Volcanos

Roundup of Global Volcanic Activity

Pacaya (Guatemala): The volcano’s activity has been comparably calm recently, characterized by strong degassing from the intra-crater cone that formed during the latest period (2015-16) of strombolian activity and has become impressively large, filling a good part of the crater now. On a recent video, no ejections of lava fragments are visible, but rather near-continuous, pulsating emissions of steam and ash. These probably reflect an activity weaker than, but essentially similar to what we observed in Dec last year: spattering-type degassing (“bubbling”) from the magma column inside the cone, generating near-continuous small strombolian explosions. The only real difference would be that this time the effusion rate is too low and activity too deep to eject incandescent lava spatter.

Turrialba (Costa Rica): The volcano continues to be restless with intermittent mild eruptive phases. After 5 days of no visible activity, it restarted to emit low-energy plumes of gas, steam and ash yesterday. According to OVSICORI-UNA, the new phase of eruptive activity began at 7 am local time and was accompanied by a weak tremor signal, which increased from 11:30 am to fluctuating medium to high levels. The observed ash emissions have been weak and produced a plume that did not exceed 500 m. Easterly winds have been carrying the ashes into nearby areas west and northwest of the volcano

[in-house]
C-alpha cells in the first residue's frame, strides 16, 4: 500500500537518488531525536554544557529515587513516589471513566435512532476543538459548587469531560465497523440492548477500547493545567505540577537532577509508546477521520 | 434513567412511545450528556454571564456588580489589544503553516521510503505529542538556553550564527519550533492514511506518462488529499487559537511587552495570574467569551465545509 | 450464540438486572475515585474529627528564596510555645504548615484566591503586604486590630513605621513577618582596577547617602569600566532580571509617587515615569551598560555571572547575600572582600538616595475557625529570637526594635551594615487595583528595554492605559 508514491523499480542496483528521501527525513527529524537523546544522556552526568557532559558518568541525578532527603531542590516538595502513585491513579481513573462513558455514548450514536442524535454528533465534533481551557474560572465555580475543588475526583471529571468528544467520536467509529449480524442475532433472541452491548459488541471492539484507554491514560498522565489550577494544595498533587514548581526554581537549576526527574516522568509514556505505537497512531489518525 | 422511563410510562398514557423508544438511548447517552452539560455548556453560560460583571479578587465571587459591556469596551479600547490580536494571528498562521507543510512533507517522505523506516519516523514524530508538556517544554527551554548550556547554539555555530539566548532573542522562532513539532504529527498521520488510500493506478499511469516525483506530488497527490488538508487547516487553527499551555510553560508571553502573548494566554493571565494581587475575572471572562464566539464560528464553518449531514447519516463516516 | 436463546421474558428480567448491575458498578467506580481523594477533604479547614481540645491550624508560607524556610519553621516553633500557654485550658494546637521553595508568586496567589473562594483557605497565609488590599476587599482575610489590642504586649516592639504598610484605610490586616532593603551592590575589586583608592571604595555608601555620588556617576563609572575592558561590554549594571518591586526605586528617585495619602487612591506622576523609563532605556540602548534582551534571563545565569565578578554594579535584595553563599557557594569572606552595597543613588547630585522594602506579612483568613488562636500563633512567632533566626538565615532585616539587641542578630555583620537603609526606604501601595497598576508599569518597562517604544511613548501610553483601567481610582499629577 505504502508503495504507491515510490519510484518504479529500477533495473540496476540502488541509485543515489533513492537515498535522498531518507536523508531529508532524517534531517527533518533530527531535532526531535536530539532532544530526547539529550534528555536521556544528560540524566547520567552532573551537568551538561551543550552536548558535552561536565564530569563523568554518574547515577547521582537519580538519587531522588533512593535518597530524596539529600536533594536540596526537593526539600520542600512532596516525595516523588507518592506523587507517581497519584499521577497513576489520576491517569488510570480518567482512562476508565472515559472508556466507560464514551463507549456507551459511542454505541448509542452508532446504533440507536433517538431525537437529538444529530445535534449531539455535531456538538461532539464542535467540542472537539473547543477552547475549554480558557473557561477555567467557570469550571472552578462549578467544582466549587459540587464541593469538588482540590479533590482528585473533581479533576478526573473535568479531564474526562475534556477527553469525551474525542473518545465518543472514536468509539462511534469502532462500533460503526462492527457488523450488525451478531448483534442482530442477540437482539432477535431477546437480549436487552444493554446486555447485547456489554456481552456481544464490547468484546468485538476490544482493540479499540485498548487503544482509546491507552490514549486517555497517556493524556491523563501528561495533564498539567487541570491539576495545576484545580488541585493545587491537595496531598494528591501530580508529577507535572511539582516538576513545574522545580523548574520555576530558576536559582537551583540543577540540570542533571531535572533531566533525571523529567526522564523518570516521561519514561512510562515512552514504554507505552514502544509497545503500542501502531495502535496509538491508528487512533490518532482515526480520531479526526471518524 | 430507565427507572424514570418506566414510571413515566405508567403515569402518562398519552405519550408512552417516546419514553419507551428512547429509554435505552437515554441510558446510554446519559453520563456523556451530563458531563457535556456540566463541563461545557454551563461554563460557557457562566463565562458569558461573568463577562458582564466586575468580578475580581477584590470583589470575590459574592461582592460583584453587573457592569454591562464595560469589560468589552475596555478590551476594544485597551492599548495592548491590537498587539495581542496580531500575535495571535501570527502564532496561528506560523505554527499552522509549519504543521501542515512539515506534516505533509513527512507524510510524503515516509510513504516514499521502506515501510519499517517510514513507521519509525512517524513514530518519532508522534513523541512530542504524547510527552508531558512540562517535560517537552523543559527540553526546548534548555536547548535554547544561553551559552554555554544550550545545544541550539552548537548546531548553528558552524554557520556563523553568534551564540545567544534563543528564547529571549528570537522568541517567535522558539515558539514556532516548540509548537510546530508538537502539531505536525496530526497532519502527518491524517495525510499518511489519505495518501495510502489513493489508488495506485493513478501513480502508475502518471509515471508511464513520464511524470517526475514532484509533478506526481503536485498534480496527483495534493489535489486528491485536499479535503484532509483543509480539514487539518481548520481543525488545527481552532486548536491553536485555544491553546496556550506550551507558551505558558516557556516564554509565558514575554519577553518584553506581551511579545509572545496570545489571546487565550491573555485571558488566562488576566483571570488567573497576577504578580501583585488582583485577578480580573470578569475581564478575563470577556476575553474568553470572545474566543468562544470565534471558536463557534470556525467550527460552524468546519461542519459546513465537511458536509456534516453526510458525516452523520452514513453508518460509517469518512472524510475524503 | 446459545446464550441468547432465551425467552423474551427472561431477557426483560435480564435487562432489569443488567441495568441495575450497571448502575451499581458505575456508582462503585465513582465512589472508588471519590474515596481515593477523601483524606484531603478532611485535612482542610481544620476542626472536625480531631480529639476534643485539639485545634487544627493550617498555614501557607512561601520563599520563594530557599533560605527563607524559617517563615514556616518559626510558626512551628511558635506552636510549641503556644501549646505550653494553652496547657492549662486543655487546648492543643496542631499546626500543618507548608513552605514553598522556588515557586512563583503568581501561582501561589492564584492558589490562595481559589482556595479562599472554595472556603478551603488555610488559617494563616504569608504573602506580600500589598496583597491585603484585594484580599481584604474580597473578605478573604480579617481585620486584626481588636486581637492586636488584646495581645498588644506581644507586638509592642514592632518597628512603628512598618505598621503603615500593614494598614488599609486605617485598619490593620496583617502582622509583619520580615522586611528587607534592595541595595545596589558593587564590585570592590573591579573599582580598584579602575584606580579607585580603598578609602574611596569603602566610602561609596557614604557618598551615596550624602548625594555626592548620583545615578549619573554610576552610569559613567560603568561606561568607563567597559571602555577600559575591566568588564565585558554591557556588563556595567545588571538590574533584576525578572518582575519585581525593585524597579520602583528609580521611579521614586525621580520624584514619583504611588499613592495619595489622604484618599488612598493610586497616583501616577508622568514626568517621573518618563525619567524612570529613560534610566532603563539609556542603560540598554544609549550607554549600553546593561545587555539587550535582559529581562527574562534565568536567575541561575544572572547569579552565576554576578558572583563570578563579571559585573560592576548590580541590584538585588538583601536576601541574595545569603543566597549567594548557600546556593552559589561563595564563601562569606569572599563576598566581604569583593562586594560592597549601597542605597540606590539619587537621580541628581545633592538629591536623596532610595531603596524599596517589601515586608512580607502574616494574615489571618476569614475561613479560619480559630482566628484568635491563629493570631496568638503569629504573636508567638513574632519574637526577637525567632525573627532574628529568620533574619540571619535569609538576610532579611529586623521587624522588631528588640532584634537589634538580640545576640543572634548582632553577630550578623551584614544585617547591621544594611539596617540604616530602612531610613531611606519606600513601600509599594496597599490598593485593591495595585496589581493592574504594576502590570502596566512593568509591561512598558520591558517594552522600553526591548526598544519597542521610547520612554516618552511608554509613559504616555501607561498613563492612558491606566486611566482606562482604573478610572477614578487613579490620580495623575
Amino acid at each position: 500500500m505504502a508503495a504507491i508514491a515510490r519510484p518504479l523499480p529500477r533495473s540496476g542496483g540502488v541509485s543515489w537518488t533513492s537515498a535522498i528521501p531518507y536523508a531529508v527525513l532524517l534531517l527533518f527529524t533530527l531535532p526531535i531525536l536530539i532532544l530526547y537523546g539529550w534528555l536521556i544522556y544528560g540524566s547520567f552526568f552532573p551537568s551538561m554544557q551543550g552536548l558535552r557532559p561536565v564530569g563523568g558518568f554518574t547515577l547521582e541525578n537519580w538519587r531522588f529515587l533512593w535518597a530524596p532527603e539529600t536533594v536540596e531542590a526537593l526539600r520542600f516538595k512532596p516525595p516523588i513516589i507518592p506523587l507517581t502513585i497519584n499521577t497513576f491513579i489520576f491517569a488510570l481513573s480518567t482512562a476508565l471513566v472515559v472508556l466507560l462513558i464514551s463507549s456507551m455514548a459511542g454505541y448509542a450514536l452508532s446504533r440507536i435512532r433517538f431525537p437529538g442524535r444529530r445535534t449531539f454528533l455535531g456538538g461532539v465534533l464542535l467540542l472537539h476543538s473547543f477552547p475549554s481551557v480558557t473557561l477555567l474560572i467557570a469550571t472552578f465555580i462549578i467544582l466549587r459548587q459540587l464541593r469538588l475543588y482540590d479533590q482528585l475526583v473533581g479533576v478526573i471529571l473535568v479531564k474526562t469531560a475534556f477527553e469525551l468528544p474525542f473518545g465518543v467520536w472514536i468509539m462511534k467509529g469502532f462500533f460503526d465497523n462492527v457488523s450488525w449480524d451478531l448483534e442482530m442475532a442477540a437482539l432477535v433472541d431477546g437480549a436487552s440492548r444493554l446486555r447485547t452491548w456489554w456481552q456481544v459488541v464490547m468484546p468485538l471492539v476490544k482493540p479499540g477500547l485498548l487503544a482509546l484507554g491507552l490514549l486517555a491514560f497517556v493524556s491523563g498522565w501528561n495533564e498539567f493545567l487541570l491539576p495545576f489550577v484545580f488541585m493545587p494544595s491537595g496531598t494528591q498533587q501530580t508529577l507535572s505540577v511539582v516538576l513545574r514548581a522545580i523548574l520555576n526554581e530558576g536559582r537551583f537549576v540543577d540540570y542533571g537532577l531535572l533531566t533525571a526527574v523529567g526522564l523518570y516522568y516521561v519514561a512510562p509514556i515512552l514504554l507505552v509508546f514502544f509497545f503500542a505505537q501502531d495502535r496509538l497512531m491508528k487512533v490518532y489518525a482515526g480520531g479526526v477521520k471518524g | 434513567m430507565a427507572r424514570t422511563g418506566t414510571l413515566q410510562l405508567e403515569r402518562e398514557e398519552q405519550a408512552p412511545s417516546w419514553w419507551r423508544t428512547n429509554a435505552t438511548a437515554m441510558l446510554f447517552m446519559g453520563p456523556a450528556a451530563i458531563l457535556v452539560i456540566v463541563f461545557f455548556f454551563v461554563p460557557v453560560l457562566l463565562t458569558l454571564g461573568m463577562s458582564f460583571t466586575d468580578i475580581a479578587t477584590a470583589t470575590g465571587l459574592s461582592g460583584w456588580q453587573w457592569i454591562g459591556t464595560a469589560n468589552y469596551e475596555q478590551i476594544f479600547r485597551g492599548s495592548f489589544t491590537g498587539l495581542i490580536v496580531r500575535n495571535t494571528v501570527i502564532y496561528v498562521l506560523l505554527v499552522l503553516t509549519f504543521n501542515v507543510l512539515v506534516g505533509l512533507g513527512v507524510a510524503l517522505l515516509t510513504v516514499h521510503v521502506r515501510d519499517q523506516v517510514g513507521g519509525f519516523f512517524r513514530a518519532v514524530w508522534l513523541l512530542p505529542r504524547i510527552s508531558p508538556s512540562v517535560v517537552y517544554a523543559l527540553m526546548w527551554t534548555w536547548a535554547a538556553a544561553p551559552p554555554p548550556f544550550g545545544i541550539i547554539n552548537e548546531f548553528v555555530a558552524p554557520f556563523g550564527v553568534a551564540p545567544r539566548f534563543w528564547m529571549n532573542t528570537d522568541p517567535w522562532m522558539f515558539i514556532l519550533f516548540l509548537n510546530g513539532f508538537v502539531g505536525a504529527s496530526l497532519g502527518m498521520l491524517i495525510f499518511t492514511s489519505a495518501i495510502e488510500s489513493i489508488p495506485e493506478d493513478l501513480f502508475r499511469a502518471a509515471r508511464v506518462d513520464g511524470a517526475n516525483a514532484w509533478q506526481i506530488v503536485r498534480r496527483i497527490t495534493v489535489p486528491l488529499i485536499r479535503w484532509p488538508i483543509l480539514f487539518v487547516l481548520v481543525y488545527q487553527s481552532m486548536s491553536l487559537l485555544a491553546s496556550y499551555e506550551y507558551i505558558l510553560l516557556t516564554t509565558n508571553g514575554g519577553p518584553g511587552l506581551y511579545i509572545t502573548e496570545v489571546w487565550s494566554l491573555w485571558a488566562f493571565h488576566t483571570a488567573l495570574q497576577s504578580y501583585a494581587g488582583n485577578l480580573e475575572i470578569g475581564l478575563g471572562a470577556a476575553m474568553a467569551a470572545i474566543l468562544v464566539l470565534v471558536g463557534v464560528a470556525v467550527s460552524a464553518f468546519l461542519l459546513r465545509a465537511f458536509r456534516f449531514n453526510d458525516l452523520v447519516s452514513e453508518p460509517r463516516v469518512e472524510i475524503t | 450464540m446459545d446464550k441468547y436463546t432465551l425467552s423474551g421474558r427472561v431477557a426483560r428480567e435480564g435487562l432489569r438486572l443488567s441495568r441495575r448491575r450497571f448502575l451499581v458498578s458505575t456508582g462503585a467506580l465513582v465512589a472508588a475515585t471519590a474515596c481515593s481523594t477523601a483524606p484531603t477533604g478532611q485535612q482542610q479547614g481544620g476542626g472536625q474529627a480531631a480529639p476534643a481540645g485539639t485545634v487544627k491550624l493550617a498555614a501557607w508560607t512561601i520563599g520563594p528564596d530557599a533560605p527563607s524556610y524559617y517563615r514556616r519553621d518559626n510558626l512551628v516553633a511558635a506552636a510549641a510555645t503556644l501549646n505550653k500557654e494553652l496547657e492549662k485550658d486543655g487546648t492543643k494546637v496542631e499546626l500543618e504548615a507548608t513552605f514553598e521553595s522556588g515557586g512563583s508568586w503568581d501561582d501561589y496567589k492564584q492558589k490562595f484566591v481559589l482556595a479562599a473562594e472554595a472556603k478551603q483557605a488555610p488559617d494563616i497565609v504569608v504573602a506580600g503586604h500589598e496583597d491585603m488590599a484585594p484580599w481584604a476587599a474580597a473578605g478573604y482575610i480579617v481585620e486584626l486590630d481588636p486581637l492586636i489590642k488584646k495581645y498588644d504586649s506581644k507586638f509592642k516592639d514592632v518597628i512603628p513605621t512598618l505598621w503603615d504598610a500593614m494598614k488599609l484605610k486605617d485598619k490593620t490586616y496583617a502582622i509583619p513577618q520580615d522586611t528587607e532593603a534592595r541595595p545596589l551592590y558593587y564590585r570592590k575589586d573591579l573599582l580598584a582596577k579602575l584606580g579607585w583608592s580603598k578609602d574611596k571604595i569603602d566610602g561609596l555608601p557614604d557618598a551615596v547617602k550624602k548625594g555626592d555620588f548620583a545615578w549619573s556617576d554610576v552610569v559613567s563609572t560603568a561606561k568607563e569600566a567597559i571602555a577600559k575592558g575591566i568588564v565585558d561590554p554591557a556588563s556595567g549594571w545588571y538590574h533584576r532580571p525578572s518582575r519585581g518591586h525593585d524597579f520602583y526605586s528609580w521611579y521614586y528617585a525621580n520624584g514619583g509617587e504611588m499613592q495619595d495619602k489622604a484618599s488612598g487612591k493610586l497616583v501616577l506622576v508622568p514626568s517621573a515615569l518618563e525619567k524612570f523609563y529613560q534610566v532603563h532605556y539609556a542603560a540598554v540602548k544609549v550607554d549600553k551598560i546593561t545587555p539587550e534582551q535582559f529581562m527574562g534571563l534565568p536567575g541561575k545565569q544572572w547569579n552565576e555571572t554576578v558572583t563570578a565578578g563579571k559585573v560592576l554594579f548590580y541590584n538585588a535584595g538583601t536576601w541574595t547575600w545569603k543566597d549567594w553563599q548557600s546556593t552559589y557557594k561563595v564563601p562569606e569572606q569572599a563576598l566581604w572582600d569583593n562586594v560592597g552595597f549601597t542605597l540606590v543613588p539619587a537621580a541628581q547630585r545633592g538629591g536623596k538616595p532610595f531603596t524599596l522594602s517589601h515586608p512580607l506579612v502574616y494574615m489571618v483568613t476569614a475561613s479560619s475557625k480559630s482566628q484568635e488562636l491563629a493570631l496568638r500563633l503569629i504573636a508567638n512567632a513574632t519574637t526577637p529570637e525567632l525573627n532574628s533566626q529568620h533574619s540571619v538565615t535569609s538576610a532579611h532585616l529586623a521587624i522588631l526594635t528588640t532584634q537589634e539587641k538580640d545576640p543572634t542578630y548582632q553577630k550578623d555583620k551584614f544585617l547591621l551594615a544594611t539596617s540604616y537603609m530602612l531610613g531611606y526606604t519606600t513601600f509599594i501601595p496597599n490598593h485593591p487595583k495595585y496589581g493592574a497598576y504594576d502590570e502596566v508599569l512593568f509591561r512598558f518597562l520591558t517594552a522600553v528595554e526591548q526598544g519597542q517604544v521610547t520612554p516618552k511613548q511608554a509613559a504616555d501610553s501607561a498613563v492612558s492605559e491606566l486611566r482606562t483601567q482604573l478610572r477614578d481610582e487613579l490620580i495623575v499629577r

Cayambe (Ecuador): The volcano has become restless. Scientists from Ecuador’s Institute of Geophysics (IGEPN) recorded an increased number of earthquakes under the volcano a new report shows. The increased seismicity could be (but not must be) a precursor of renewed activity in the medium-term future (weeks, months?). An increase of earthquakes began on 5 June this year when a seismic swarm of earthquakes started which totalled more than 2300 events by the end of the month. The quakes occurred concentrated in an area NE of the volcano and were volcano-tectonic in origin, likely caused by a magma intrusion at depth causing pressurization and fracturing of rocks. After the June swarm, the volcano returned to calm again first. New earthquakes started to appear in increased numbers from September and have been continuing. Different from in June, the quakes have been concentrated under the summit area of the volcano and been showing an upward trend in depth. In addition, there have been increased reports of strong sulfur smell from climbers who visited the volcano, suggesting that there has been an increase in SO2 emission.

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